By Natalie Hentze, First Grade Teacher at King Elementary
What is Focus 5’s Acting Right?
For our first year as a Turnaround Arts: California partner school, King Elementary School in Seaside decided to implement Focus 5’s Acting Right, which uses drama as a classroom management tool, school-wide. Acting Right is an arts-based strategy that provides students with the tools to remain calm, focused, and balanced.
An interview with Dan Donovan, Digital Media Arts Teacher at Willard Intermediate
What is the Arts Leadership Team (ALT)? How did you form Willard’s team?
The ALT is a core group of teachers and administrators charged with leading a positive shift in school culture and building staff capacity to utilize arts-based teaching strategies and arts integration to boost student achievement. Following the 2016 Turnaround Arts Summer Leadership Retreat, which I attended with our principal, Amy Scruton, and our 8th grade Science teacher, Laura Compton, we were energized to share this amazing program with our Willard Intermediate School community. Part of being a Turnaround Arts: California partner schools involves developing a Strategic Arts Plan (SAP) to identify our school’s short- and long-term goals and guide our use of the arts to move toward those goals. With the development of this living document in mind, we set out to create an ALT that was representative of all grade levels and content areas.
An interview with Principal Sonia Arámburo
What is the Smarter Balanced Assessment Consortium (SBAC)? What kinds of things does it measure
In the transition to the Common Core State Standards, California selected the SBAC as its statewide assessment tool. Unlike the former California Standards Tests (CSTs), which were made up of multiple choice questions and answers, the SBAC is a computer-based test that measures students’ knowledge of English Language Arts (ELA) and Mathematics standards. The SBAC uses multiple sources of information to assess a range of skills, including listening, reading, speaking, writing, research, inquiry, problem-solving, modeling, and data analysis. By answering in paragraph form vs. selecting multiple choice options, students are tasked with analyzing a given problem and demonstrating their understanding of it by citing evidence.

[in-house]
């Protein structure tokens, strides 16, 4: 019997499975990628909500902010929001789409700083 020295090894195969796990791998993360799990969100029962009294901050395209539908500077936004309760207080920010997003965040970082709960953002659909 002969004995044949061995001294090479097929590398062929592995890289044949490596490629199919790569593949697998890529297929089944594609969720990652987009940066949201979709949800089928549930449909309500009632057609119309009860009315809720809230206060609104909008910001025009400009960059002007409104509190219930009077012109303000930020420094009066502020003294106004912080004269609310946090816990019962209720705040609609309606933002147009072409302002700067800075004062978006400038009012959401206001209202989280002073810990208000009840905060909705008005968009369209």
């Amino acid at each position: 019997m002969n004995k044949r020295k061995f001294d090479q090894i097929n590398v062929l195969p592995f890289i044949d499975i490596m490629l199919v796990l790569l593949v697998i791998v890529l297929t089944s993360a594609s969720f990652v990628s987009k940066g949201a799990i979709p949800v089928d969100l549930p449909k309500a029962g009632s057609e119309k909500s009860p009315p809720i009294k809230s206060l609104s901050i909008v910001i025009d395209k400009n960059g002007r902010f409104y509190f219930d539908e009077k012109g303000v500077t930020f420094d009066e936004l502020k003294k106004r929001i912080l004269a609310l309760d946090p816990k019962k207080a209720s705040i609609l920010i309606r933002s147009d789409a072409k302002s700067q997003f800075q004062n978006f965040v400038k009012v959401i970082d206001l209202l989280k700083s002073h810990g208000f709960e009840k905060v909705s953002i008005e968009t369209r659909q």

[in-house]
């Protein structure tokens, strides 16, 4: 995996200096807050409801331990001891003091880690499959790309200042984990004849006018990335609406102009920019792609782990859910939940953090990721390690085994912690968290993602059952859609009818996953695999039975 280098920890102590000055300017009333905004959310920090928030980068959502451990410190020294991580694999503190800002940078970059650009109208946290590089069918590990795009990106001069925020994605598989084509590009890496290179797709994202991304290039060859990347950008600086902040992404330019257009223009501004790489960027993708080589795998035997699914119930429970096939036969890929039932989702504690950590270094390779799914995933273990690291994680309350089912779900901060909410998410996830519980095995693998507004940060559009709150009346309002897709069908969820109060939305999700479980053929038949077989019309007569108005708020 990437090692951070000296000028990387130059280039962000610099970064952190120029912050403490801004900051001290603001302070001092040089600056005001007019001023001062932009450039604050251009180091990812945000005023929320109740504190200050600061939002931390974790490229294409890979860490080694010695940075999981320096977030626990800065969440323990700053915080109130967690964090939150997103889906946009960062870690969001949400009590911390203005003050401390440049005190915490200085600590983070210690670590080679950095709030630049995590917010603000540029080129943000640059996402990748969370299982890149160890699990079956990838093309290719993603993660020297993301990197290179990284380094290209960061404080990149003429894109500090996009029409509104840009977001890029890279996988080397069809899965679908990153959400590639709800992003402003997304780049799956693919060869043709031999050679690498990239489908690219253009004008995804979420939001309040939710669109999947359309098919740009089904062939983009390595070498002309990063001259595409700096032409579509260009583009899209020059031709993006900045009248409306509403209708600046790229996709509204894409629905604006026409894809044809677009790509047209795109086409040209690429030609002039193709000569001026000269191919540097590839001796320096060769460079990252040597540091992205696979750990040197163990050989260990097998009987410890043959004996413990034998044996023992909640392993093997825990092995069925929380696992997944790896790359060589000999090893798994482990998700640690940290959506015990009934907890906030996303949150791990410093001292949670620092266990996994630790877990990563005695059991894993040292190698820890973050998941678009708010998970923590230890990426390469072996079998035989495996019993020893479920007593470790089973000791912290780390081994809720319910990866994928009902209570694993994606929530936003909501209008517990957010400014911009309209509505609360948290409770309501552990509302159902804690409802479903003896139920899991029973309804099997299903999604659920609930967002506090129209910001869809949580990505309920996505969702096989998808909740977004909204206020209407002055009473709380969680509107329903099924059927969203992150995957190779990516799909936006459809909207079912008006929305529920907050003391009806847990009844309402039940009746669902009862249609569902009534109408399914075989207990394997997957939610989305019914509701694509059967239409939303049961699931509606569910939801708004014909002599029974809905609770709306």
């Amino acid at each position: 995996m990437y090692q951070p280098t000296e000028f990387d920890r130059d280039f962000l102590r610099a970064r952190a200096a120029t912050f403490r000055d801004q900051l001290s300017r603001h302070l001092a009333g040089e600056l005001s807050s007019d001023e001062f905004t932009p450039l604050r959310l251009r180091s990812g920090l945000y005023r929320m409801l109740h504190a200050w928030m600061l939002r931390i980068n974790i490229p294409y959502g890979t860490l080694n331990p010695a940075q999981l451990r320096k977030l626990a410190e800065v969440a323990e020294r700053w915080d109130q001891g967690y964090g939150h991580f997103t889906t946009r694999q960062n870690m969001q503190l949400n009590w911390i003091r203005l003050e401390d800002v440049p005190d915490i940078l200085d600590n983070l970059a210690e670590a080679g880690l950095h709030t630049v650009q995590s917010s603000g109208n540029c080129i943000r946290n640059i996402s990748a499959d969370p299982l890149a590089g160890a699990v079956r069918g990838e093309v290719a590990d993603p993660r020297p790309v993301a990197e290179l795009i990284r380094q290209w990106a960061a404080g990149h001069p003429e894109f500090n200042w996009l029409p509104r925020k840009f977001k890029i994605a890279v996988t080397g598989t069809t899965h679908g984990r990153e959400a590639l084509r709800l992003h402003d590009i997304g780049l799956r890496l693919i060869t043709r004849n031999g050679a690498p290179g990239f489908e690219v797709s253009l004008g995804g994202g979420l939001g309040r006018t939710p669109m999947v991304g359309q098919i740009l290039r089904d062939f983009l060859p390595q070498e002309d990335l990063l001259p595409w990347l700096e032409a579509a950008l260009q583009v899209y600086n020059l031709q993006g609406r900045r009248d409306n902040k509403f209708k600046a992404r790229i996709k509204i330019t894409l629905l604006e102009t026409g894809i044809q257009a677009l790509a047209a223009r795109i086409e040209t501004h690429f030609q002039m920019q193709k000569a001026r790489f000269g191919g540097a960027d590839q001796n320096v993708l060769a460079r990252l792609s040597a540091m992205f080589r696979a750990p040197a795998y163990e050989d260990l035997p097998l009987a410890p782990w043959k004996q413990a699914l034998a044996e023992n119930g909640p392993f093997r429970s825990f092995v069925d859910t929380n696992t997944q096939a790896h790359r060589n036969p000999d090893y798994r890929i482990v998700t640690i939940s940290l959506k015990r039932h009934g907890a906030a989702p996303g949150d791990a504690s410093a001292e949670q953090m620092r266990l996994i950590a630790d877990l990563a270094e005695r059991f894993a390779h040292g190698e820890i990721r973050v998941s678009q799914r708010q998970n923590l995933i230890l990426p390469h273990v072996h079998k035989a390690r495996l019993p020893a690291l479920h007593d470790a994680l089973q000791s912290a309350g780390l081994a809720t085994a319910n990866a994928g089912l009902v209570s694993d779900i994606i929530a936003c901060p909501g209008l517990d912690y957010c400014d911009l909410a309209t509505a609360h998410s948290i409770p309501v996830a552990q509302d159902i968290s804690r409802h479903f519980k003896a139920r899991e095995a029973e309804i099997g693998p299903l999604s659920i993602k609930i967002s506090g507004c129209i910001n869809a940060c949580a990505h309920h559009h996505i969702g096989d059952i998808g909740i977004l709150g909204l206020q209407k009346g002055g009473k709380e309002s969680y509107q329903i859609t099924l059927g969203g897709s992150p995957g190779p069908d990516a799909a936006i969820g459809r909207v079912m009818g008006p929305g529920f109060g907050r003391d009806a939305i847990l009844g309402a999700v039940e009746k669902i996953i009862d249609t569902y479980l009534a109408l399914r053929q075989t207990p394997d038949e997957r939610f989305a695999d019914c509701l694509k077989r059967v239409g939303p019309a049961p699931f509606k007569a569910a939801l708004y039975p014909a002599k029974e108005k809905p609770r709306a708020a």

By Deirdre Moore, Arts Specialist at Burbank Elementary
It was 20 minutes before the event. Inside the Multi-Purpose Room, a team of dedicated volunteers was busy covering tables and putting out art supplies while outside a line was forming down the sidewalk of families eager to get started. It was Burbank Elementary’s first-ever Family Art Night in collaboration with P.S. ARTS*, a nonprofit organization based in Los Angeles. As I stood at the door and took the tickets for entrance, I witnessed the smiles on the faces of the dads, moms, grandparents, teens, and toddlers who’d come with their Burbank students to enjoy a night of making art together as a family.
By Charlotte Borgen, Primary SDC Teacher at F. G. Joyner Elementary
On October 11th, the halls of Florence Griffith Joyner Elementary School were transformed into a vibrant, colorful art gallery. Every inch of wall space held a student-created self-portrait in the style of a famous artist. Mothers, fathers, siblings, and grandparents streamed through the front door in droves, stopping to admire the work and talk to their children about the process of creating their masterpieces. Everywhere you turned, a student was shouting “Look at my art!” or explaining their inspiration to friends and family. Parents stopped to write “Artist-Grams,” to be delivered to classrooms later in the week, for their children telling them how proud they were. Outside, families posed for their own portraits taken by a professional photographer. It was our school’s first art show, and our first event as a Turnaround Arts: California partner school, and it all started at the Turnaround Arts Summer Leadership Retreat.